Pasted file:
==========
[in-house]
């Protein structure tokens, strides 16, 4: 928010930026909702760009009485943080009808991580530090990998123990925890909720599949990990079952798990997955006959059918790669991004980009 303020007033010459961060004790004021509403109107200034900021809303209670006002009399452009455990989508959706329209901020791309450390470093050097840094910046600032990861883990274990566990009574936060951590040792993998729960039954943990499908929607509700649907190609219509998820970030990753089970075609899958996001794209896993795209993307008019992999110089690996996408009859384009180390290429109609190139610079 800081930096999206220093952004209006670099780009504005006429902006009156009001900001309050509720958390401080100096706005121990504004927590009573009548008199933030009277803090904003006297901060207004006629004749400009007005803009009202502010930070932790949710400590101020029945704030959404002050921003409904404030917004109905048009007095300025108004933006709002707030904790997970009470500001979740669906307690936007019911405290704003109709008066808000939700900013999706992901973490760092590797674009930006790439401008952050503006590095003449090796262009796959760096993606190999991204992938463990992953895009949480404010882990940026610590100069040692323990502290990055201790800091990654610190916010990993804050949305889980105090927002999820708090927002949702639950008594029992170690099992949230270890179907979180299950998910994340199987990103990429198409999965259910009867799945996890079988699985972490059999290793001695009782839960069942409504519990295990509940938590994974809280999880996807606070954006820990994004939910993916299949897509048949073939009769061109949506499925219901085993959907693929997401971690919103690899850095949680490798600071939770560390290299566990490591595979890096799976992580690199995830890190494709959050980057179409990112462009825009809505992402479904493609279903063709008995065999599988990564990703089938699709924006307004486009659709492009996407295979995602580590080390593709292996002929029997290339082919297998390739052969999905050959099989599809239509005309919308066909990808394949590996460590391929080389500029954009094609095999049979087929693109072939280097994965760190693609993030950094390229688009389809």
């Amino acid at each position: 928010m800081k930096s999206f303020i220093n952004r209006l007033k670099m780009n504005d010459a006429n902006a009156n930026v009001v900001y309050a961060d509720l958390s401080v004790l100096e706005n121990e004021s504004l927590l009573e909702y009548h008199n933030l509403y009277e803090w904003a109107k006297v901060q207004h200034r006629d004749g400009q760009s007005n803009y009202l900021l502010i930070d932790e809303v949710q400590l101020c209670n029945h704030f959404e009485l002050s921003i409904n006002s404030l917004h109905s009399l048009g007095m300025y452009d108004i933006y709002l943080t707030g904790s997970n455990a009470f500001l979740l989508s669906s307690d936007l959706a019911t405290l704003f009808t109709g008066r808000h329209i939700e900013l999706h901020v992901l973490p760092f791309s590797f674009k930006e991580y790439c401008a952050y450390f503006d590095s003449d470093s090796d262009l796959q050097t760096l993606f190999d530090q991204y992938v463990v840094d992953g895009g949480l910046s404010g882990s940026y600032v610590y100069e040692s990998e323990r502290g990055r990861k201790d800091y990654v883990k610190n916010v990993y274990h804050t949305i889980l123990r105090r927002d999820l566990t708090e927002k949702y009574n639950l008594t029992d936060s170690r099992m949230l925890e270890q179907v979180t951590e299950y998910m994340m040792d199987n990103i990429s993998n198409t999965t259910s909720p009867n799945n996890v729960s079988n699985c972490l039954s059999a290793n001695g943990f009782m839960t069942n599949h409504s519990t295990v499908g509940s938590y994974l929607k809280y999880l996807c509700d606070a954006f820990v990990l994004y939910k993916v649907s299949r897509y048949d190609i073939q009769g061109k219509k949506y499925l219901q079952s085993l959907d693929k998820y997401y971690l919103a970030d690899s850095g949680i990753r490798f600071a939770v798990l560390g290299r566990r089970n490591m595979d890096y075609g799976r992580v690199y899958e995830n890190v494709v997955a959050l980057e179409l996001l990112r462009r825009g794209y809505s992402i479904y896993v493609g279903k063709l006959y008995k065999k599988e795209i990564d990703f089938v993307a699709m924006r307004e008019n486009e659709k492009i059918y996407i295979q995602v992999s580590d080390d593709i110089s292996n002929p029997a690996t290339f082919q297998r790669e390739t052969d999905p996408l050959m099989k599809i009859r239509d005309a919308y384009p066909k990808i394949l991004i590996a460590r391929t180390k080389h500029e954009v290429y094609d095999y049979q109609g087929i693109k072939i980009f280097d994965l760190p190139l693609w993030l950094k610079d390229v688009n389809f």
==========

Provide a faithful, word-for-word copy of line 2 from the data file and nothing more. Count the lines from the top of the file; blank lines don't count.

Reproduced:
């Protein structure tokens, strides 16, 4: 928010930026909702760009009485943080009808991580530090990998123990925890909720599949990990079952798990997955006959059918790669991004980009 303020007033010459961060004790004021509403109107200034900021809303209670006002009399452009455990989508959706329209901020791309450390470093050097840094910046600032990861883990274990566990009574936060951590040792993998729960039954943990499908929607509700649907190609219509998820970030990753089970075609899958996001794209896993795209993307008019992999110089690996996408009859384009180390290429109609190139610079 800081930096999206220093952004209006670099780009504005006429902006009156009001900001309050509720958390401080100096706005121990504004927590009573009548008199933030009277803090904003006297901060207004006629004749400009007005803009009202502010930070932790949710400590101020029945704030959404002050921003409904404030917004109905048009007095300025108004933006709002707030904790997970009470500001979740669906307690936007019911405290704003109709008066808000939700900013999706992901973490760092590797674009930006790439401008952050503006590095003449090796262009796959760096993606190999991204992938463990992953895009949480404010882990940026610590100069040692323990502290990055201790800091990654610190916010990993804050949305889980105090927002999820708090927002949702639950008594029992170690099992949230270890179907979180299950998910994340199987990103990429198409999965259910009867799945996890079988699985972490059999290793001695009782839960069942409504519990295990509940938590994974809280999880996807606070954006820990994004939910993916299949897509048949073939009769061109949506499925219901085993959907693929997401971690919103690899850095949680490798600071939770560390290299566990490591595979890096799976992580690199995830890190494709959050980057179409990112462009825009809505992402479904493609279903063709008995065999599988990564990703089938699709924006307004486009659709492009996407295979995602580590080390593709292996002929029997290339082919297998390739052969999905050959099989599809239509005309919308066909990808394949590996460590391929080389500029954009094609095999049979087929693109072939280097994965760190693609993030950094390229688009389809």